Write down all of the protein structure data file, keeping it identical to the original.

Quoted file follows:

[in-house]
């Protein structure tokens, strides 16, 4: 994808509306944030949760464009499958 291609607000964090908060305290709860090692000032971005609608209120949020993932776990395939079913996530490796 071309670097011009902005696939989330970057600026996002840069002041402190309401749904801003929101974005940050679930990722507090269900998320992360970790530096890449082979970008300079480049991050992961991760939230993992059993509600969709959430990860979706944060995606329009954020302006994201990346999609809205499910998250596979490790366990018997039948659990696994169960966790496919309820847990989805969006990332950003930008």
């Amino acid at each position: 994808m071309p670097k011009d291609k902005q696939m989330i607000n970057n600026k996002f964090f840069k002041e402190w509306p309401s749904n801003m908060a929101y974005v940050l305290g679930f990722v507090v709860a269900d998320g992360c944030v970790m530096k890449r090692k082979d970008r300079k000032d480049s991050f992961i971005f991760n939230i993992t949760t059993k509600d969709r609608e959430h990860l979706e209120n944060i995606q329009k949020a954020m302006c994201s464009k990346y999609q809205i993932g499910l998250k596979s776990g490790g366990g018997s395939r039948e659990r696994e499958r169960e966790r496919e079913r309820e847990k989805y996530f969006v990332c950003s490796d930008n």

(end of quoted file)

[in-house]
């Protein structure tokens, strides 16, 4: 994808509306944030949760464009499958 291609607000964090908060305290709860090692000032971005609608209120949020993932776990395939079913996530490796 071309670097011009902005696939989330970057600026996002840069002041402190309401749904801003929101974005940050679930990722507090269900998320992360970790530096890449082979970008300079480049991050992961991760939230993992059993509600969709959430990860979706944060995606329009954020302006994201990346999609809205499910998250596979490790366990018997039948659990696994169960966790496919309820847990989805969006990332950003930008």
């Amino acid at each position: 994808m071309p670097k011009d291609k902005q696939m989330i607000n970057n600026k996002f964090f840069k002041e402190w509306p309401s749904n801003m908060a929101y974005v940050l305290g679930f990722v507090v709860a269900d998320g992360c944030v970790m530096k890449r090692k082979d970008r300079k000032d480049s991050f992961i971005f991760n939230i993992t949760t059993k509600d969709r609608e959430h990860l979706e209120n944060i995606q329009k949020a954020m302006c994201s464009k990346y999609q809205i993932g499910l998250k596979s776990g490790g366990g018997s395939r039948e659990r696994e499958r169960e966790r496919e079913r309820e847990k989805y996530f969006v990332c950003s490796d930008n």